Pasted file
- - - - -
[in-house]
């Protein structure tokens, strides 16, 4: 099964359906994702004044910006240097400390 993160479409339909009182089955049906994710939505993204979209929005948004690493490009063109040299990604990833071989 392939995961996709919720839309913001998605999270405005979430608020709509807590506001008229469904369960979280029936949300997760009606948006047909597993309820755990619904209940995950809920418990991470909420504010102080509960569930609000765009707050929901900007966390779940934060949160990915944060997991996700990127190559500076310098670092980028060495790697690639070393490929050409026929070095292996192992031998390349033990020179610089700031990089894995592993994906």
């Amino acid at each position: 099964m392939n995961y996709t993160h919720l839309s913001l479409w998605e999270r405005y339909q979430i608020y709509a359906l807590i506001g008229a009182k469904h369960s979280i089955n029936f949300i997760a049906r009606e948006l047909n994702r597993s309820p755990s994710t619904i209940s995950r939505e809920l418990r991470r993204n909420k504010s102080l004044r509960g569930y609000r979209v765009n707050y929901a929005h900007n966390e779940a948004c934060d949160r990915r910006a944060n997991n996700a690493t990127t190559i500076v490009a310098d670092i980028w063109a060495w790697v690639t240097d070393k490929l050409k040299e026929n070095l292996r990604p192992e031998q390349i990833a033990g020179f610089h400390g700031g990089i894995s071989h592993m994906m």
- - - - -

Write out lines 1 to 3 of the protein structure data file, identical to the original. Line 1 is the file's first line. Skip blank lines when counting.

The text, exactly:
[in-house]
């Protein structure tokens, strides 16, 4: 099964359906994702004044910006240097400390 993160479409339909009182089955049906994710939505993204979209929005948004690493490009063109040299990604990833071989 392939995961996709919720839309913001998605999270405005979430608020709509807590506001008229469904369960979280029936949300997760009606948006047909597993309820755990619904209940995950809920418990991470909420504010102080509960569930609000765009707050929901900007966390779940934060949160990915944060997991996700990127190559500076310098670092980028060495790697690639070393490929050409026929070095292996192992031998390349033990020179610089700031990089894995592993994906």
């Amino acid at each position: 099964m392939n995961y996709t993160h919720l839309s913001l479409w998605e999270r405005y339909q979430i608020y709509a359906l807590i506001g008229a009182k469904h369960s979280i089955n029936f949300i997760a049906r009606e948006l047909n994702r597993s309820p755990s994710t619904i209940s995950r939505e809920l418990r991470r993204n909420k504010s102080l004044r509960g569930y609000r979209v765009n707050y929901a929005h900007n966390e779940a948004c934060d949160r990915r910006a944060n997991n996700a690493t990127t190559i500076v490009a310098d670092i980028w063109a060495w790697v690639t240097d070393k490929l050409k040299e026929n070095l292996r990604p192992e031998q390349i990833a033990g020179f610089h400390g700031g990089i894995s071989h592993m994906m």